Red-necked avocet

Recurvirostra novaehollandiae Vieillot, 1816

New Zealand status: Introduced

Conservation status: Vagrant

Other names: Australian avocet, cobbler’s awl, cobbler, painted lady, yelper, trumpeter, scooper, rednecked avocet, red necked avocet

Geographical variation: Nil

Red-necked avocet. Adult. Goolwa, South Australia, October 2015. Image © John Fennell by John Fennell

Red-necked avocet. Adult. Goolwa, South Australia, October 2015. Image © John Fennell by John Fennell

Together with the stilts, avocets form a family of their own, which occurs almost throughout the world.  Unmistakable, with its upcurved bill, chestnut head and distinctive markings in flight, the red-necked avocet can assemble in large and spectacular flocks.  It breeds in response to rainfall events in inland Australia, and there can be a gap of many years between attempts to breed.  In Australia, they frequently associate with the related pied stilt and the Australian endemic banded stilt.  Although widely reported from New Zealand in the 19th Century, the red-necked avocet has been rarely seen in the last hundred or so years.

Identification

The red-necked avocet is a large, long-legged, strikingly marked wader with a long upcurved bill. With its chestnut head and neck, and otherwise black-and-white plumage, the red-necked avocet is unlikely to be confused with any other bird given good viewing conditions. Its legs are pale blue-grey and they trail well behind the tail in flight. The wings are broadly tipped with black, as is a part of the back, which in flight gives the impression of a broken dark ‘M’ against white wings. The chestnut head becomes slightly paler around the base of the bill, and when the feathers are worn, this can become a white ring at the base of the bill.

Voice: red-necked avocets are largely silent unless disturbed, when a yapping, or wheezy whistling call is heard.

Similar species: pied stilt can be easily distinguished by the combination of bill shape (straight in the stilt, upturned in the avocet), leg colour (pinkish in the stilt, bluish in the avocet), and head colour (predominantly white for the stilt, chestnut for the avocet). In flight, the more-or-less uniform dark wings of the pied stilt look very different to the striking pattern of the avocet.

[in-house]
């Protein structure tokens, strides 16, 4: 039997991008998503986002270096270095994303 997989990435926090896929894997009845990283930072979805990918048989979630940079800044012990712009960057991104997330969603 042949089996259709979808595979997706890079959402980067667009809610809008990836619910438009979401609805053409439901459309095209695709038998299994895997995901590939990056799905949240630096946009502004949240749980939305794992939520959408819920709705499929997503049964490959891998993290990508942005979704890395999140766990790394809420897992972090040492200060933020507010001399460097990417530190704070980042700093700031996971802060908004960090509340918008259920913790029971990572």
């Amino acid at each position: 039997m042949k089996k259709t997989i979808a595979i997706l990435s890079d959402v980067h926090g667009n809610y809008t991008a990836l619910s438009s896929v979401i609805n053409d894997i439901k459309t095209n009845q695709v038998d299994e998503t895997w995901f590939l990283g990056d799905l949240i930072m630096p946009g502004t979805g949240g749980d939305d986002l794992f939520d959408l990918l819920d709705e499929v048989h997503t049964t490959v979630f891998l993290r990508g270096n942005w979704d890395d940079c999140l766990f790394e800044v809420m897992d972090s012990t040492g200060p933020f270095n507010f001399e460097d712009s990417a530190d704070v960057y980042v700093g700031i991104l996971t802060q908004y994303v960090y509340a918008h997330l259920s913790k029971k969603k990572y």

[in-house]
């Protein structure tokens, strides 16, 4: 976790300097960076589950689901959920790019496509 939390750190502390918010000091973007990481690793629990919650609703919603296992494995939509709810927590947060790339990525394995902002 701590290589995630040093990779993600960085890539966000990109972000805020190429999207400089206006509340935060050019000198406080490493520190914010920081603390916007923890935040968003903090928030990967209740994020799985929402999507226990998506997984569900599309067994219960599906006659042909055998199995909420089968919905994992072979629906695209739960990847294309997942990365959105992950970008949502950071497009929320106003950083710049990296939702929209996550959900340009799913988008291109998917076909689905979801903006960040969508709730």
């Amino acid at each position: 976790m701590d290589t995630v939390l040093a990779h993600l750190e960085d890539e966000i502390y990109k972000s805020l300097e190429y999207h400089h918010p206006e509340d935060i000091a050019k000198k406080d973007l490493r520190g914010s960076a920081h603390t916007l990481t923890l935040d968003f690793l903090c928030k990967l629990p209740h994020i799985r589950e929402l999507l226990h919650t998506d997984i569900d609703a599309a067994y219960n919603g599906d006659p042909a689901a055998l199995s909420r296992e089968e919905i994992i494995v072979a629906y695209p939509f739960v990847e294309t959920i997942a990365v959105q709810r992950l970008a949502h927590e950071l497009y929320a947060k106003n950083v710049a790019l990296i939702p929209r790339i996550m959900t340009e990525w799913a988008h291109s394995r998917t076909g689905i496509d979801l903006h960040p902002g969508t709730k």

Distribution and habitat

Although its breeding is largely confined to south-eastern and south-western Australia, the red-necked avocet is widespread across the southern part of the continent. It is a vagrant to Tasmania, and there is one untraceable record from Norfolk Island at the time when the species was irrupting into New Zealand (1854). Red-necked avocets prefer saline water, but can tolerate anything from fresh to hypersaline. Salt-evaporation ponds, sewage works, and ephemeral ponds, especially when salt levels have risen due to evaporation, are all good habitats. Breeding typically takes place at inland saltlakes, either directly on the ground or amongst low vegetation.

New Zealand records

During 1859-64 there were many records of red-necked avocets in New Zealand, from Whangarei south to Dunedin. It has been suggested that the species bred in New Zealand during that period, but there is no direct evidence that this occurred. Since 1870, there have been only four accepted records: Invercargill (1892), Lake Ellesmere (1912 & 1945), and Westport (February 1968 – 1970). There was a probable sighting at Catlins River in April 1952; a more recent record from Port Waikato was never submitted for verification.

Behaviour and ecology

There are no major studies of the social behaviour of the red-necked avocet, apart from some information about their breeding biology. They are hard to approach unnoticed given their preferred habitat. Breeding can take place as a pair, or in colonies of up to 150 pairs.

Food

Unlike other species of avocet, the red-necked avocet is not recorded as stirring mud with its bill. The main feeding action is a sweeping back-and-forth of the bill, which can occur whilst wading through the water, whilst swimming, or even when the head is completely submerged. Alternatively, birds peck or jab at prey items, which may include brine shrimps, annelid worms, molluscs, aquatic insects, fish, seeds and vegetation. No New Zealand data.

Weblinks

http://ibc.lynxeds.com/species/red-necked-avocet-recurvirostra-novaehollandiae

http://www.birdlife.org.au/bird-profile/red-necked-avocet

http://en.wikipedia.org/wiki/Red-necked_Avocet

http://www.birdsinbackyards.net/species/Recurvirostra-novaehollandiae

References

del Hoyo, J.; Elliott, A. & Sargatal, J. (eds) 1996. Handbook of the birds of the world. Vol. 3, hoatzins to auks. Lynx Edicions, Barcelona.

Kaigler, C.G. 1968. Red-necked avocet in Westland. Notornis 15: 123.

Marchant, S.; Higgins, P.J. (eds) 1993. Handbook of Australian, New Zealand and Antarctic birds. Vol. 2, raptors to lapwings. Oxford University Press, Melbourne.

Medway, D.G. 2010. Charadriiformes (waders). Pp. 191-223. In: Checklist Committee (OSNZ) 2010. Checklist of the birds of New Zealand, Norfolk and Macquarie Islands, and the Ross Dependency, Antarctica (4th edn). Ornithological Society of New Zealand & Te Papa Press, Wellington.

Moore, M.E. 1954. Probable Australian avocet at Catlins River. Notornis 5: 239.

Pizzey, G. 2007. The field guide to the birds of Australia. 8th edn. HarperCollins.

Slater, P. 1989. The Slater field guide to Australian birds. Revised edn. Lansdowne.

Recommended citation

Griffin, P. 2013. Red-necked avocet. In Miskelly, C.M. (ed.) New Zealand Birds Online. www.nzbirdsonline.org.nz

Red-necked avocet

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